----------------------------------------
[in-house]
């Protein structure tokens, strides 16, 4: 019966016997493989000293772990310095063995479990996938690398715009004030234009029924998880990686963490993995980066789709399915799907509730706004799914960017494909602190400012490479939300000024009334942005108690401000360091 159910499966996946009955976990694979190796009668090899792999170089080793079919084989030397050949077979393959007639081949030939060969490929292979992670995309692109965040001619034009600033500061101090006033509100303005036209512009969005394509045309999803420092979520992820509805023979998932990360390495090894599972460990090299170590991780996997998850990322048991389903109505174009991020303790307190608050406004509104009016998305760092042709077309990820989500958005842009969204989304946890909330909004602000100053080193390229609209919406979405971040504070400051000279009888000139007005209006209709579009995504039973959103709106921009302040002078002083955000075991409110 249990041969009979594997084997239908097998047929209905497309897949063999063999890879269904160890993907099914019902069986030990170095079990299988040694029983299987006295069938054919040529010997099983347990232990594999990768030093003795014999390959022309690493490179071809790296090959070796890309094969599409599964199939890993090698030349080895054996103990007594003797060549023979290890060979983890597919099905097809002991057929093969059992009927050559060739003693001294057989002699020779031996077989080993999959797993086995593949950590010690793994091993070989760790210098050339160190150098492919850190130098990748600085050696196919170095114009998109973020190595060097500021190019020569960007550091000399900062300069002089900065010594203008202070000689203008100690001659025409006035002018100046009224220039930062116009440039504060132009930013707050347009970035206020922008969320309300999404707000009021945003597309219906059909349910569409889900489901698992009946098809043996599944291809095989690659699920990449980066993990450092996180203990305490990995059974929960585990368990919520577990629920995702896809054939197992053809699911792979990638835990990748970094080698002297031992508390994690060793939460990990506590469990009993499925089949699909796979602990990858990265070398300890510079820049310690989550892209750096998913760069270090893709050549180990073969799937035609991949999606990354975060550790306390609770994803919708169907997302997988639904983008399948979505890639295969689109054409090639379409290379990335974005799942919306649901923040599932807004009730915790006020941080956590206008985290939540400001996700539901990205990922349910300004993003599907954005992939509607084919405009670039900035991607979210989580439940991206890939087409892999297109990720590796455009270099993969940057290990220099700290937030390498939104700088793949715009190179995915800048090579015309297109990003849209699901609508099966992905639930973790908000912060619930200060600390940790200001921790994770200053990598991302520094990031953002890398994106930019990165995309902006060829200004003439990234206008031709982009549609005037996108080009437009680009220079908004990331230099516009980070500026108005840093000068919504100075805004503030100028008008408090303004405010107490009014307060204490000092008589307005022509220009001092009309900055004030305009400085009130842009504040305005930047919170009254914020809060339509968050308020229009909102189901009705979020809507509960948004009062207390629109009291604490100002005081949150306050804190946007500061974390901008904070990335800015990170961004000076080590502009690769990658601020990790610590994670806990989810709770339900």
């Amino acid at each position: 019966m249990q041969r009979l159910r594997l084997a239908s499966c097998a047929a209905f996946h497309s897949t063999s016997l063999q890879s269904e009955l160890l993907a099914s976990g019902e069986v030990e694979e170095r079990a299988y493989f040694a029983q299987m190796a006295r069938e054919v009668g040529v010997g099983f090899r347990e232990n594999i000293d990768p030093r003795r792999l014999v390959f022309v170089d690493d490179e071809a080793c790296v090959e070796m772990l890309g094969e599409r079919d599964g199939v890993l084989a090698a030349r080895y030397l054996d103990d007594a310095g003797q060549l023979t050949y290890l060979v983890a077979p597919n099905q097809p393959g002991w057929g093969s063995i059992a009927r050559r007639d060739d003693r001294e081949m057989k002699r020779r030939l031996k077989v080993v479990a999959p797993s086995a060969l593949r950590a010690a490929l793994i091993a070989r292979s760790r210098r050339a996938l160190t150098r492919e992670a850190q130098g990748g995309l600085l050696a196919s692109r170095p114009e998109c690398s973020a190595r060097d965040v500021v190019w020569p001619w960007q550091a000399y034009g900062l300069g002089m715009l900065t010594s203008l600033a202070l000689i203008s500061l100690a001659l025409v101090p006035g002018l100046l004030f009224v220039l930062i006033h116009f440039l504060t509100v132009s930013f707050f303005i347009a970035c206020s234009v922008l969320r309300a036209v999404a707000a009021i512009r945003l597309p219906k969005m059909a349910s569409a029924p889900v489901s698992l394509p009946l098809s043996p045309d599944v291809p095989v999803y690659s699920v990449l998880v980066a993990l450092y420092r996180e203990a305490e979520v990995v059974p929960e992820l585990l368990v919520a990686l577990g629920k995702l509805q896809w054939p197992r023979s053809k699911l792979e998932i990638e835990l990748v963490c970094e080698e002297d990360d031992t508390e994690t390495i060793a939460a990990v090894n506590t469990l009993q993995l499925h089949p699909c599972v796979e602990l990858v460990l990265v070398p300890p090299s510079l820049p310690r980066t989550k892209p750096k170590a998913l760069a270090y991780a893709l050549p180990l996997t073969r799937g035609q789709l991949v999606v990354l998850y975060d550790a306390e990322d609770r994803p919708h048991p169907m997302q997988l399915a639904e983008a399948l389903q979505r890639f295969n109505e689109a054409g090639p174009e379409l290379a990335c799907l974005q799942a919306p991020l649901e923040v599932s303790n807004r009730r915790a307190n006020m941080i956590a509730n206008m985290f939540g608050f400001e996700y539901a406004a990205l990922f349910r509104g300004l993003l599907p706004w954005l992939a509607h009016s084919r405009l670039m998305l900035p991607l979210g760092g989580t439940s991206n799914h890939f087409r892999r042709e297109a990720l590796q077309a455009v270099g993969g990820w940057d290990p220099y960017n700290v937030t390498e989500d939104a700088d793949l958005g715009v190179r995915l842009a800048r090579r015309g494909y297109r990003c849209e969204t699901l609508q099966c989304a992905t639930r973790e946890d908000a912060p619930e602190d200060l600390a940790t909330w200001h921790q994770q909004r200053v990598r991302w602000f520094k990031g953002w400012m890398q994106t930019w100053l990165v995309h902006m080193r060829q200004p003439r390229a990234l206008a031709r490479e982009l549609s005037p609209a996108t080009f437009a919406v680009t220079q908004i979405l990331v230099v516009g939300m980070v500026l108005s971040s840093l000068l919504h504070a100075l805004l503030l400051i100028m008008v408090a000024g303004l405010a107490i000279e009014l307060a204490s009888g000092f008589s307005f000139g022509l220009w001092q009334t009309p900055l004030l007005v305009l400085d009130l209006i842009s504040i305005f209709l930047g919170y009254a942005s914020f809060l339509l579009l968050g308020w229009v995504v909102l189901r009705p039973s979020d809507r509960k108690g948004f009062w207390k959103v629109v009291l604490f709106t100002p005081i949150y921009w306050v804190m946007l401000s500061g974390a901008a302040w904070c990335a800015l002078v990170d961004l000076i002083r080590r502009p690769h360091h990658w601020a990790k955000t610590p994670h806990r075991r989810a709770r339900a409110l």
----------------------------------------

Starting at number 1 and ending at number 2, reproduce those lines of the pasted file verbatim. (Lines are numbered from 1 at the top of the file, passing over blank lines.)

[in-house]
């Protein structure tokens, strides 16, 4: 019966016997493989000293772990310095063995479990996938690398715009004030234009029924998880990686963490993995980066789709399915799907509730706004799914960017494909602190400012490479939300000024009334942005108690401000360091 159910499966996946009955976990694979190796009668090899792999170089080793079919084989030397050949077979393959007639081949030939060969490929292979992670995309692109965040001619034009600033500061101090006033509100303005036209512009969005394509045309999803420092979520992820509805023979998932990360390495090894599972460990090299170590991780996997998850990322048991389903109505174009991020303790307190608050406004509104009016998305760092042709077309990820989500958005842009969204989304946890909330909004602000100053080193390229609209919406979405971040504070400051000279009888000139007005209006209709579009995504039973959103709106921009302040002078002083955000075991409110 249990041969009979594997084997239908097998047929209905497309897949063999063999890879269904160890993907099914019902069986030990170095079990299988040694029983299987006295069938054919040529010997099983347990232990594999990768030093003795014999390959022309690493490179071809790296090959070796890309094969599409599964199939890993090698030349080895054996103990007594003797060549023979290890060979983890597919099905097809002991057929093969059992009927050559060739003693001294057989002699020779031996077989080993999959797993086995593949950590010690793994091993070989760790210098050339160190150098492919850190130098990748600085050696196919170095114009998109973020190595060097500021190019020569960007550091000399900062300069002089900065010594203008202070000689203008100690001659025409006035002018100046009224220039930062116009440039504060132009930013707050347009970035206020922008969320309300999404707000009021945003597309219906059909349910569409889900489901698992009946098809043996599944291809095989690659699920990449980066993990450092996180203990305490990995059974929960585990368990919520577990629920995702896809054939197992053809699911792979990638835990990748970094080698002297031992508390994690060793939460990990506590469990009993499925089949699909796979602990990858990265070398300890510079820049310690989550892209750096998913760069270090893709050549180990073969799937035609991949999606990354975060550790306390609770994803919708169907997302997988639904983008399948979505890639295969689109054409090639379409290379990335974005799942919306649901923040599932807004009730915790006020941080956590206008985290939540400001996700539901990205990922349910300004993003599907954005992939509607084919405009670039900035991607979210989580439940991206890939087409892999297109990720590796455009270099993969940057290990220099700290937030390498939104700088793949715009190179995915800048090579015309297109990003849209699901609508099966992905639930973790908000912060619930200060600390940790200001921790994770200053990598991302520094990031953002890398994106930019990165995309902006060829200004003439990234206008031709982009549609005037996108080009437009680009220079908004990331230099516009980070500026108005840093000068919504100075805004503030100028008008408090303004405010107490009014307060204490000092008589307005022509220009001092009309900055004030305009400085009130842009504040305005930047919170009254914020809060339509968050308020229009909102189901009705979020809507509960948004009062207390629109009291604490100002005081949150306050804190946007500061974390901008904070990335800015990170961004000076080590502009690769990658601020990790610590994670806990989810709770339900």